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A screen from movie Parasite (Screengrab from Parasite Official Trailer)

What Parasite’s success means to Philippine film industry

South Korean filmmaker Bong Joon Ho became Hollywood’s man of the hour, with his Parasite making history as the first-ever non-English language film to win Best Picture at the Oscars.

He also won Best Director (the second filmmaker with Asian descent to win after Ang Lee for Brokeback Mountain and Life of Pi), Best Original Screenplay and Best International Feature Film at the 2020 Academy Awards.

These feats sent the online world into a frenzy. On Twitter, Parasite received more than 1.6 million tweets worldwide from the time nominees were announced on Jan. 13. “Bong Joon Ho” also became the most discussed celebrity on Twitter during the 2020 Oscars night, while Parasite being recognized as Best Picture was the most tweeted moment of the night.

Some filmmakers were asked if Parasite’s success holds any meaning for the Philippine film community, and what the local industry can learn from Bong Joon Ho’s big win.

Raymund Ribay Gutierrez, director:

“It’s a quantum success and timing is a huge factor. The story is common but the storytelling clearly comes from Bong’s own unique personality and sensibility. That’s what made the film stand out. Aside from that, what we can do is chill and appreciate their moment — the success of Korean cinema.

“I think, (Parasite’s) success is not the best theme (for a Filipino filmmaker) to get inspired. I think, this is a success to the Academy for acknowledging or giving their highest award to (someone) outside Hollywood because if you ask me, Asian cinema or world cinema has been always great even before Parasite… It’s just pretty insane why the Academy did it only now.”

Moira Lang, screenwriter and producer:

“Parasite’s win is also a win for international cinema and watching films with subtitles! It is also a reminder that local audience development is key to the growth of a national cinema, that local stories can resonate universally, and, as Bong Joon Ho quoted Martin Scorsese, the most personal is the most creative.

“Sa tingin ko hindi tsamba ang pagkapanalo ng Parasite. Matagal nang tinatrabaho at pinaghihirapan ng Korean entertainment industry na kilalanin at mahalin ng buong mundo ang output nila. Nakasuporta sa kanila nang malaki ang gobyerno nila. Maraming incentives, some enshrined in law, ang nakalaan sa local producers nila. To a certain extent, local output is protected from foreign-made productions. And it worked. Before they succeeded on the global stage, they conquered the loyalty and support of their own audience in South Korea.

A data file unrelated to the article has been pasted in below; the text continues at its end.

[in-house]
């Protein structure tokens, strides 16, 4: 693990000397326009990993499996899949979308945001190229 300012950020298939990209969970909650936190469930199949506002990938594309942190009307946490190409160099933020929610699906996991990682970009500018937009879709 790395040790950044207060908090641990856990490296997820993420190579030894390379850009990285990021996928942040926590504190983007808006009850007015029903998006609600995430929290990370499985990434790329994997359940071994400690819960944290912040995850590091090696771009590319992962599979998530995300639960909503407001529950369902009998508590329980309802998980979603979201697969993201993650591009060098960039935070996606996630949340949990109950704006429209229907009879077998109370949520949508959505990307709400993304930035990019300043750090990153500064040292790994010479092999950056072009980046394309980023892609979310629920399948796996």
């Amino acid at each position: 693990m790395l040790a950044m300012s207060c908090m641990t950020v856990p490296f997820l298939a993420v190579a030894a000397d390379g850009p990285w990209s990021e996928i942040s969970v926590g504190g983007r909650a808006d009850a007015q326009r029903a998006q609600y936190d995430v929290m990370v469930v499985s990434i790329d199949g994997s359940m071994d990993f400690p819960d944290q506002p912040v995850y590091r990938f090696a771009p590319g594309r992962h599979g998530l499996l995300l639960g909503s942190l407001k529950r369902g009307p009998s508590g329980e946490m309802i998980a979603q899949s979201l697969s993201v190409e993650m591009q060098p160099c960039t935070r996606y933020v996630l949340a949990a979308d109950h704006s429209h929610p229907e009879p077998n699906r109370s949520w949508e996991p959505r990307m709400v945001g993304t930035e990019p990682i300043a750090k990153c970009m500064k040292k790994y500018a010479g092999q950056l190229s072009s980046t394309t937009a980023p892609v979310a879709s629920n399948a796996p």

“I think it’s safe to say that the dream is to reach the widest audience possible, locally and internationally. In other words, while getting an Oscar would be fantastic, it wouldn’t be an end in itself but a means to breaking barriers of who can watch our film and where. The dream is to keep on making our dream movies come true.”

Joey Reyes, director/educator:

“I was ecstatic that Bong Joon Ho did not only win the Best Original Screenplay but also took home the Best International Film trophy … but more so the Oscar Best Director over the masters. Winning Best Picture sent us all in screams at the Film Program office since this heralded the recognition of a non-English film to be hailed as THE BEST of an international lot. Although Asians have won various Oscars, never has South Korea take home any trophy: this will hopefully open the gates to the power and variety of Asian films — superseding the burden of reading subtitles so that the international audiences may realize the wealth of cultures, mindsets and talents that exist half a planet away from the cradle of Hollywood. It was for me a historical moment … a moment of history beautifully unfolding.”

Baby Ruth Villarama, documentary film-maker:

“I am very happy for South Korea that finally after 20 years of consistent decision to push their national cinema, they have conquered the Oscars for their people. The world would just grow to be more curious about Korean culture and stories, and I know that becomes a gateway, too, for everyone to look at Asia in a new light.

“This historical feat of South Korea just gave many Asian filmmakers a little bit of aspiration to dream that maybe one day, a filmmaker from our lot can also represent our country to the Academy, but it also gave the reflective understanding of the concrete limitations why we’re still miles away to get there.

“I’d like to think that it’s not what Filipino filmmakers can learn from Bong Joon Ho’s success story alone, but what Filipino producers, big and small studios, government and private stakeholders can adapt from the South Korean success. South Korea deliberately learned and adapted the French film system and seriously studied Hollywood mainstream fare.

“Bong Joon Ho is no accident. He is a product of 20 years (maybe more) of consistent push and support. Like any good parenting, great Filipino filmmakers have always the potential of a good story, but would require a system that can nurture the local script to be global ready, demand and expect nothing but world-class visual outputs in admirable humility.

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